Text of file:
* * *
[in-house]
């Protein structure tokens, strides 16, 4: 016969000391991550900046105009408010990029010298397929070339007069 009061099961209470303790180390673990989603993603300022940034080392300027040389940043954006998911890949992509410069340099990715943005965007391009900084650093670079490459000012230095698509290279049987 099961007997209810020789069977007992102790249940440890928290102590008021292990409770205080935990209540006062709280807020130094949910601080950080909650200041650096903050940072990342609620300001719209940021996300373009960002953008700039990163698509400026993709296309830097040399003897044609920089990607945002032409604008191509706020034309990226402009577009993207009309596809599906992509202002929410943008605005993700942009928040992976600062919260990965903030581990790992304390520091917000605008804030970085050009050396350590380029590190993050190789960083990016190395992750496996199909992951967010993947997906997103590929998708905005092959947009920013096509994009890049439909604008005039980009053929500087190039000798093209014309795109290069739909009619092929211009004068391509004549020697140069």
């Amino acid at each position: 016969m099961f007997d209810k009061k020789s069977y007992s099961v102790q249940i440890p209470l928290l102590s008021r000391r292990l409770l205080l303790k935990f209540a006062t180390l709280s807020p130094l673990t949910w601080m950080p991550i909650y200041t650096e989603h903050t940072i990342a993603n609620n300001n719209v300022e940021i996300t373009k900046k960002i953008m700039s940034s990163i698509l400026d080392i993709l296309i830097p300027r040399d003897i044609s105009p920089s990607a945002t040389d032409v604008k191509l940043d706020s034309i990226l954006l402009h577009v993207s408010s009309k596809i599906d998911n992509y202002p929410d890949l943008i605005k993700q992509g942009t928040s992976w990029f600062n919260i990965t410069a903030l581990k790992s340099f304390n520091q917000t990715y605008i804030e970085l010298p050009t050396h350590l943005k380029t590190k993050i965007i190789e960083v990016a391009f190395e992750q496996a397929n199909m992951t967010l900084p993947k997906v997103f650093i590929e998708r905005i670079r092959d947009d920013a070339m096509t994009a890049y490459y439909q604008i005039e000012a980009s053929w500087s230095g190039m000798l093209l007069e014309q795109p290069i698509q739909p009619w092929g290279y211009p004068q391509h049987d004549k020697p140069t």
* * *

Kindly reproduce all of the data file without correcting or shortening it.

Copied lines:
[in-house]
């Protein structure tokens, strides 16, 4: 016969000391991550900046105009408010990029010298397929070339007069 009061099961209470303790180390673990989603993603300022940034080392300027040389940043954006998911890949992509410069340099990715943005965007391009900084650093670079490459000012230095698509290279049987 099961007997209810020789069977007992102790249940440890928290102590008021292990409770205080935990209540006062709280807020130094949910601080950080909650200041650096903050940072990342609620300001719209940021996300373009960002953008700039990163698509400026993709296309830097040399003897044609920089990607945002032409604008191509706020034309990226402009577009993207009309596809599906992509202002929410943008605005993700942009928040992976600062919260990965903030581990790992304390520091917000605008804030970085050009050396350590380029590190993050190789960083990016190395992750496996199909992951967010993947997906997103590929998708905005092959947009920013096509994009890049439909604008005039980009053929500087190039000798093209014309795109290069739909009619092929211009004068391509004549020697140069």
């Amino acid at each position: 016969m099961f007997d209810k009061k020789s069977y007992s099961v102790q249940i440890p209470l928290l102590s008021r000391r292990l409770l205080l303790k935990f209540a006062t180390l709280s807020p130094l673990t949910w601080m950080p991550i909650y200041t650096e989603h903050t940072i990342a993603n609620n300001n719209v300022e940021i996300t373009k900046k960002i953008m700039s940034s990163i698509l400026d080392i993709l296309i830097p300027r040399d003897i044609s105009p920089s990607a945002t040389d032409v604008k191509l940043d706020s034309i990226l954006l402009h577009v993207s408010s009309k596809i599906d998911n992509y202002p929410d890949l943008i605005k993700q992509g942009t928040s992976w990029f600062n919260i990965t410069a903030l581990k790992s340099f304390n520091q917000t990715y605008i804030e970085l010298p050009t050396h350590l943005k380029t590190k993050i965007i190789e960083v990016a391009f190395e992750q496996a397929n199909m992951t967010l900084p993947k997906v997103f650093i590929e998708r905005i670079r092959d947009d920013a070339m096509t994009a890049y490459y439909q604008i005039e000012a980009s053929w500087s230095g190039m000798l093209l007069e014309q795109p290069i698509q739909p009619w092929g290279y211009p004068q391509h049987d004549k020697p140069t």